Are You Making This Mistake That Can Cause Guilt & Self-Blame?Sep 15, 2022
Today we want to share a story from a birthday lunch China attended a little while back.
The wife of the birthday "boy" had put so much thought and energy into ordering themed custom wine glasses and decorations, and booked reservations at a beautiful hotel. She also put together a thoughtful speech which she gave after he blew out the candles of a decadent red velvet birthday cake. (In case you're wondering it was as delicious 🎂)
Even though the event seemed to go perfectly and everyone appeared to be enjoying themselves the wife kept apologizing for things that were out of her control - such as the fact that it was an overcast day and that the restaurant's wood-fire pizza oven was out of commission that day.
She even apologized for messing up her speech (which no one but her had noticed!).
Even though the wife was clearly wanting everyone to have the best time, her worry and concern evident in her profuse apologies seemed to shift the focus from positive to negative, with everyone having to reassure her that things were fine.
The reason we bring this up is because she's not the only one who does this.
Studies show that women in general tend to apologize much more than men do. So many women don’t even realize how often they overuse the word "sorry". When it was brought to the attention of women in a 2010 study published in Psychological Science, many justified their use of the word sorry because they said they wanted to avoid seeming bossy or rude.
The problem is that this isn't the case. Instead, saying “sorry” excessively can actually reinforce the notion that you've done something wrong (both internally and to others) and can cause excessive guilt and toxic self-blame.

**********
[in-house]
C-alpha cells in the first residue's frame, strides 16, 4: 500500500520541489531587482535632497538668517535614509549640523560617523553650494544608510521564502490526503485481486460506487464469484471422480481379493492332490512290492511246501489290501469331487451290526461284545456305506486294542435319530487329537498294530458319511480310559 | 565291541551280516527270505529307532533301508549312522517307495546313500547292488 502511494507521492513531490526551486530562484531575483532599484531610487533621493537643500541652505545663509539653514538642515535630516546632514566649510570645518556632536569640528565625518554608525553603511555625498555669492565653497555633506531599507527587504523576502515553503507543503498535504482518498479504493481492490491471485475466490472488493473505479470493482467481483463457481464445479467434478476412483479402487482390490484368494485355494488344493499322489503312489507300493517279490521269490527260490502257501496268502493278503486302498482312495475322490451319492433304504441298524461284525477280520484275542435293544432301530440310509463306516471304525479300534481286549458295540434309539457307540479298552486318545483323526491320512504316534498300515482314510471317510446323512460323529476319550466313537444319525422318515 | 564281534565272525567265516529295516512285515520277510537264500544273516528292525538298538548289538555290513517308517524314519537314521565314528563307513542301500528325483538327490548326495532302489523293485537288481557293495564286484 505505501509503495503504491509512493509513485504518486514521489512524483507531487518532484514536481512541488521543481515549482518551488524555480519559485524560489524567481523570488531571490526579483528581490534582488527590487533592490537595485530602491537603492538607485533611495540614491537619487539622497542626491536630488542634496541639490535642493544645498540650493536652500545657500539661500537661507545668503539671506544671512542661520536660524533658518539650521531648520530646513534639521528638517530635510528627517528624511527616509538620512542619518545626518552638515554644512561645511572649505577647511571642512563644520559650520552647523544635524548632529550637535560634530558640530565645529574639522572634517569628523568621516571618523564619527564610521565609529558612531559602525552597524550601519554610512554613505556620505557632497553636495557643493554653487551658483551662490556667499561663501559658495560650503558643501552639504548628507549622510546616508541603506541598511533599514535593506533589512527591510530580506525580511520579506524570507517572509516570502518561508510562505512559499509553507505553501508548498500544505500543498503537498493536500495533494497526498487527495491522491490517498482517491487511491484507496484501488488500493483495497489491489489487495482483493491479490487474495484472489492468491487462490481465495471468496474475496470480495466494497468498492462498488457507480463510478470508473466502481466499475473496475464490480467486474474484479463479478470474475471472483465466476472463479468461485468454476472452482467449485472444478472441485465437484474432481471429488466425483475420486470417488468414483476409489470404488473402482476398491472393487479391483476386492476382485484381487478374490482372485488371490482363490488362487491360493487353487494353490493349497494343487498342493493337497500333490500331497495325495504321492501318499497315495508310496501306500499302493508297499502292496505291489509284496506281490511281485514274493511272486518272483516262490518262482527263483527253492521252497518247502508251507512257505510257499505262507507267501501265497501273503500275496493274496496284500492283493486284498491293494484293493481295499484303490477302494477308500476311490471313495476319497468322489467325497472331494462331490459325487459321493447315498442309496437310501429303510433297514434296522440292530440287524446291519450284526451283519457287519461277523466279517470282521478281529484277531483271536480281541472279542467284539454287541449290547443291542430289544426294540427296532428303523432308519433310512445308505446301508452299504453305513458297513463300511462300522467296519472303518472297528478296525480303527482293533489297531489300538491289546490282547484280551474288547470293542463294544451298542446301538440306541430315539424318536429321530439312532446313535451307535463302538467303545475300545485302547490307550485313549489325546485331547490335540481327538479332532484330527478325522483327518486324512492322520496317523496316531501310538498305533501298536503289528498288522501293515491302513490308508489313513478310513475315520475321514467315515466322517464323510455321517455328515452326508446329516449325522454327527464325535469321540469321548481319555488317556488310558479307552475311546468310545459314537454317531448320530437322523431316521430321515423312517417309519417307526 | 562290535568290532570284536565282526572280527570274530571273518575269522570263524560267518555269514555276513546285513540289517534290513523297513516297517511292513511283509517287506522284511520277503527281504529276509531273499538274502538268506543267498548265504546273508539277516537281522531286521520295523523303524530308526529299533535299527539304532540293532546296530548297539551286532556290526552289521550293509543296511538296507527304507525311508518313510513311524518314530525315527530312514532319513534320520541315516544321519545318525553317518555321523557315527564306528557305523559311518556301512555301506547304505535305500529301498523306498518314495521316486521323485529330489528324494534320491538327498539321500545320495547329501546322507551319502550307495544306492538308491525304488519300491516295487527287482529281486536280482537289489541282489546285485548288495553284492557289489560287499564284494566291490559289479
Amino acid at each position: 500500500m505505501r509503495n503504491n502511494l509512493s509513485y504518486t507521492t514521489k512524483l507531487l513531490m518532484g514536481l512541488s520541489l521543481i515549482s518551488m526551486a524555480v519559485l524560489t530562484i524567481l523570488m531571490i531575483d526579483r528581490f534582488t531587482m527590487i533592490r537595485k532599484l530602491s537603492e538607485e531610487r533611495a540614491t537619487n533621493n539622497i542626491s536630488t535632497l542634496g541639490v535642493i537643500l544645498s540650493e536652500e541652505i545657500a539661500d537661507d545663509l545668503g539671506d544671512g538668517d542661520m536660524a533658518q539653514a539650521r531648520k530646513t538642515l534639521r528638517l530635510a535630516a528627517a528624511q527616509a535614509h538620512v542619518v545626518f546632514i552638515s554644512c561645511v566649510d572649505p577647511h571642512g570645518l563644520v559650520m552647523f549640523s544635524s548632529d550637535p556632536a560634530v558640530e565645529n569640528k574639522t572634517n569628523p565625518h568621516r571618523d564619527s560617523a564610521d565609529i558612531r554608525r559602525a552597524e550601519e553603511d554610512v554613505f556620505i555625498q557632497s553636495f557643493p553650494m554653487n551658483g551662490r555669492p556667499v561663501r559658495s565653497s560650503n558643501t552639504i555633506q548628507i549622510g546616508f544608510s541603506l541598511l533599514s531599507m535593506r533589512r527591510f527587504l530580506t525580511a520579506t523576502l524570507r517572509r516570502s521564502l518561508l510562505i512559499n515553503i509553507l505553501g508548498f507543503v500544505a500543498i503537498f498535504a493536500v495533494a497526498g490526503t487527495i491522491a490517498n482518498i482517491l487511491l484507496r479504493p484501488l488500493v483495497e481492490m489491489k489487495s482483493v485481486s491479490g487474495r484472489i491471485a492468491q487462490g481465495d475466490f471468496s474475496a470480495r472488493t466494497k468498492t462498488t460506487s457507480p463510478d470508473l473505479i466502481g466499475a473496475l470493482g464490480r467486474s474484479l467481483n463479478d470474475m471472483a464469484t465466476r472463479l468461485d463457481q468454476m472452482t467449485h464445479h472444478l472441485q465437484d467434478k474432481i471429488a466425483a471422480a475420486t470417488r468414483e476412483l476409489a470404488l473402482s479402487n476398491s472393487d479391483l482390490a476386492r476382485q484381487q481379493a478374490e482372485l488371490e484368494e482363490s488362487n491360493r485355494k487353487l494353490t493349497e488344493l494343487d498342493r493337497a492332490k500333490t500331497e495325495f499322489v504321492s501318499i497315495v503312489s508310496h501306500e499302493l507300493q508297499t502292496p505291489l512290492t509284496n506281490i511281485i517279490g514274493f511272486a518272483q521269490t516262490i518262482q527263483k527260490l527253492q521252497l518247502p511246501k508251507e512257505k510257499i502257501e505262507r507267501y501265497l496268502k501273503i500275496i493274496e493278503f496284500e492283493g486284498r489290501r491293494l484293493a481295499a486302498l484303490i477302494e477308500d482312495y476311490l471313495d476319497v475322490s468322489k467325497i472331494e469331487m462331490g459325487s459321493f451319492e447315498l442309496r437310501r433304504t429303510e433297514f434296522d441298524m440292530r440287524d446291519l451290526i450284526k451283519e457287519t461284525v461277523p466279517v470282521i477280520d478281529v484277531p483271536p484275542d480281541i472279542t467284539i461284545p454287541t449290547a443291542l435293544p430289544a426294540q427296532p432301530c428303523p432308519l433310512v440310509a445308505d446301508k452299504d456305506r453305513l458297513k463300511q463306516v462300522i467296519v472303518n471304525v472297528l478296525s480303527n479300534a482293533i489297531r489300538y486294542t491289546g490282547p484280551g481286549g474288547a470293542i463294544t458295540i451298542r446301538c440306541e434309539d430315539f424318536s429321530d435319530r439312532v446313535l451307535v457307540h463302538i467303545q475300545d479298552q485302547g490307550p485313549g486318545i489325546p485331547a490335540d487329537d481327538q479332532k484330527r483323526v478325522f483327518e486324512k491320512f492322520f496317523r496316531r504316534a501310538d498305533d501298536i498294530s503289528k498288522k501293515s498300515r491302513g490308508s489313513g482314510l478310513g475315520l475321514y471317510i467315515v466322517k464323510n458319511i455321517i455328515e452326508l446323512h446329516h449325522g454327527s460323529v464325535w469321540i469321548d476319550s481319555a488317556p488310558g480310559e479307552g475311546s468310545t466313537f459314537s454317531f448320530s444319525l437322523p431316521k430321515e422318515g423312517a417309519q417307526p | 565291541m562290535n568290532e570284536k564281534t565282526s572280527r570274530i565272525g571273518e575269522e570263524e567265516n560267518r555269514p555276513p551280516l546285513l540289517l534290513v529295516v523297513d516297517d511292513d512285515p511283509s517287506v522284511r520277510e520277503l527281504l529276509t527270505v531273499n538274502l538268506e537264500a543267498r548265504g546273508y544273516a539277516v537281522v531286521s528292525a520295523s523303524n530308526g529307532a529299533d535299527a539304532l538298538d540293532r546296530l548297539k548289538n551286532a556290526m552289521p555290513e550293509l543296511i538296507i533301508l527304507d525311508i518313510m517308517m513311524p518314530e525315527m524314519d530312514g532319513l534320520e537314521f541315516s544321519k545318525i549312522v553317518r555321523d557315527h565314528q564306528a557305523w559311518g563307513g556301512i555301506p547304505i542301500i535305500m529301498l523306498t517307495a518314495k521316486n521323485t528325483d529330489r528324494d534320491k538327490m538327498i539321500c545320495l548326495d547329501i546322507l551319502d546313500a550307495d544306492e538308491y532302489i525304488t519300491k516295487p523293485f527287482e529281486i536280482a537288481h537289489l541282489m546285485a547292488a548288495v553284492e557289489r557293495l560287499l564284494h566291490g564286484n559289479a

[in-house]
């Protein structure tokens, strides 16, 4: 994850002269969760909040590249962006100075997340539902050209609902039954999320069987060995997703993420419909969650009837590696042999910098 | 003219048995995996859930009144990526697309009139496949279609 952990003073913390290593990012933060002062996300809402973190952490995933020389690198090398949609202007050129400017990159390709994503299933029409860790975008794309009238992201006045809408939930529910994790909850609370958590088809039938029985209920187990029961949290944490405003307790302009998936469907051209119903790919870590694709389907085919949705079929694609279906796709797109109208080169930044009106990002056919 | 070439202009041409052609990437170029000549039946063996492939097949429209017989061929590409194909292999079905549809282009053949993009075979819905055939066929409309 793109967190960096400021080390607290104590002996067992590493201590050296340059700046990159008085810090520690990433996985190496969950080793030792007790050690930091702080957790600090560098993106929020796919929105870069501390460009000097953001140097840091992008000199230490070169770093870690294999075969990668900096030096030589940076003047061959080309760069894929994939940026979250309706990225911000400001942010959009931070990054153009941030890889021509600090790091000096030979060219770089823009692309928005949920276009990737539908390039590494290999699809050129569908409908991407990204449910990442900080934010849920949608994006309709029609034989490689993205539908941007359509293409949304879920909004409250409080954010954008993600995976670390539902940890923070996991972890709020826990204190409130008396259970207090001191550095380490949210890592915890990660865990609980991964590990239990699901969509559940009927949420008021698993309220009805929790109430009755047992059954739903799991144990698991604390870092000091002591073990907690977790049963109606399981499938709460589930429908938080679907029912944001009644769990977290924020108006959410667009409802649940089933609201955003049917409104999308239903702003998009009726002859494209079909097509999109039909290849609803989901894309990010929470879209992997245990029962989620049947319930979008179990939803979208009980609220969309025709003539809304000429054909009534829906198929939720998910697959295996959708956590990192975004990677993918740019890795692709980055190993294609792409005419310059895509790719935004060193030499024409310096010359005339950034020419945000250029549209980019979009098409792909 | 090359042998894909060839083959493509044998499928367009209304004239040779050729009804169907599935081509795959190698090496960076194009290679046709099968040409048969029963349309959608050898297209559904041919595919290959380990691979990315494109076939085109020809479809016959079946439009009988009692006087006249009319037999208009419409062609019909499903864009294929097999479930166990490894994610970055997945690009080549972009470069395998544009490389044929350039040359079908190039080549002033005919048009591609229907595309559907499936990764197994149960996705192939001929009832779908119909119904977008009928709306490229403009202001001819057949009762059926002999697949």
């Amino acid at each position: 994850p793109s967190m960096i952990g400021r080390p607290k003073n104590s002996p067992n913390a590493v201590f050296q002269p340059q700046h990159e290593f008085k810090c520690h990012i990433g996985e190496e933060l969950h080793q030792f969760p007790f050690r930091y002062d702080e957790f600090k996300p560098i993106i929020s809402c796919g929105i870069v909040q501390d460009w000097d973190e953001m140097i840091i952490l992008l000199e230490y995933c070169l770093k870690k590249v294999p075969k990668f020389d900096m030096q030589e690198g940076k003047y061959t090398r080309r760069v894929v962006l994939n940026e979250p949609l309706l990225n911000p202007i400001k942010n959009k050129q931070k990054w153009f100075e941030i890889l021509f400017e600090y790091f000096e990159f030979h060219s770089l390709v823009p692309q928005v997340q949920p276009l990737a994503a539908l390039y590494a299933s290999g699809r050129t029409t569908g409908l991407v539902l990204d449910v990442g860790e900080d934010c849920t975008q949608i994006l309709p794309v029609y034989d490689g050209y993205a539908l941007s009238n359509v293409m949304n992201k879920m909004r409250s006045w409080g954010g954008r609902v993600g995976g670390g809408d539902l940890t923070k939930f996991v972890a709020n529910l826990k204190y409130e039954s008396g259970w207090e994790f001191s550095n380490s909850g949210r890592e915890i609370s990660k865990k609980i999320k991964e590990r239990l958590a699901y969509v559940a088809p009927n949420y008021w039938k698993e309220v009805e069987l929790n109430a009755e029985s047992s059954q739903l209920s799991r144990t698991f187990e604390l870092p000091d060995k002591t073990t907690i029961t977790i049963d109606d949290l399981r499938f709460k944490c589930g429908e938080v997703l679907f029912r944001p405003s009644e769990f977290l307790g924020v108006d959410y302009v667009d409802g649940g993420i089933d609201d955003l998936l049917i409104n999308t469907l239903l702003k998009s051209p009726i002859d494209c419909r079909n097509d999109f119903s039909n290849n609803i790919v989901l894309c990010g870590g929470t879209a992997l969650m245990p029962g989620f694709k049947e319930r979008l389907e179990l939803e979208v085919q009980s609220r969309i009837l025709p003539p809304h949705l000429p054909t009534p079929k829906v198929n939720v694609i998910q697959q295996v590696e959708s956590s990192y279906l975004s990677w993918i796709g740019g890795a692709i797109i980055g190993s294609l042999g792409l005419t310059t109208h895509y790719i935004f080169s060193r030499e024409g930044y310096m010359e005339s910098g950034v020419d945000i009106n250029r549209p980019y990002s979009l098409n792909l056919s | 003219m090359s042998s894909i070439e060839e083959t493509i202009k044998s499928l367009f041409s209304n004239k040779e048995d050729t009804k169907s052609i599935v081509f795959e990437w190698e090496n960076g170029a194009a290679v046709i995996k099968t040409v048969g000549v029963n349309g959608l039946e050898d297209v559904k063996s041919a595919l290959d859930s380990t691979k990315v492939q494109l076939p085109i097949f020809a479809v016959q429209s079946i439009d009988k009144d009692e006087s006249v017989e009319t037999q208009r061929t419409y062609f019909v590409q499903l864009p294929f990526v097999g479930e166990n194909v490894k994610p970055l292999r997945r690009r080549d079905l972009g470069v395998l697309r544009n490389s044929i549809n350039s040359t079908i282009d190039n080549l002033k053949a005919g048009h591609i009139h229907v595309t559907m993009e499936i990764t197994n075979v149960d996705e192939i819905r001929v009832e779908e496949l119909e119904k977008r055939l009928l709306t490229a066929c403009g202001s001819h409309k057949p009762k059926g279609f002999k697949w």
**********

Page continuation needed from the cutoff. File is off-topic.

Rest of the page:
Additionally, using this word excessively in the workplace can have the opposite effect than desired. Instead of acquiring the intended respect or accommodation, the use of “sorry” often serves to make you seem less confident in your own abilities. To add to that, the more frequently you use the word “sorry”, the less genuine it comes across for things that matter, like a true apology.
Of course there is a proper time and place for the word “sorry”. When you’ve hurt someone physically or emotionally it can be a powerful word to convey your apologies. However there are plenty of other instances where you can replace it with another word or phrase.
Here are some suggestions you can try:
1. Instead of using the word “sorry” as an excuse, try taking your power back by owning the situation, and giving a clear action.
Ex: “Sorry I haven’t finished the project yet, I’m waiting on Sam to give me the addresses.” → “Thank you for your patience as we dive into this new territory. I will have the project complete by Friday.”
Ex: “Sorry I’m late” → “Thank you for your patience.”
2. Instead of apologizing for bothering people, reword your question.
Ex: “Sorry, are you busy?” → “Is now a good time to discuss our event calendar?”
3. Instead of saying sorry for ‘being in the way’ or when someone bumps into you, try using the phrase excuse me.
Ex: “Sorry!” → “Excuse me”
4. Instead of telling someone you are sorry as a way of showing sympathy, try using empathy to reflect what the other person is feeling.
Ex: “Sorry you missed your flight.” → “That sounds like it was really stressful. Please let me know
if there’s anything I can do for you.”
“Excuse me” and “thank you” are great replacements to start with.
Check out this Pantene “Sorry, Not Sorry” commercial for a great example of how you can replace or omit the word “sorry” to show up in a more empowered way.
After watching this video we're curious if this resonated with you.
Do you find yourself saying sorry more often than is necessary? How can you be more mindful moving forward?
Here's a gentle reminder that you don’t need to choose between seeming bossy or staying small and quiet. Instead, you can speak up clearly and powerfully and create a bigger impact with your words.
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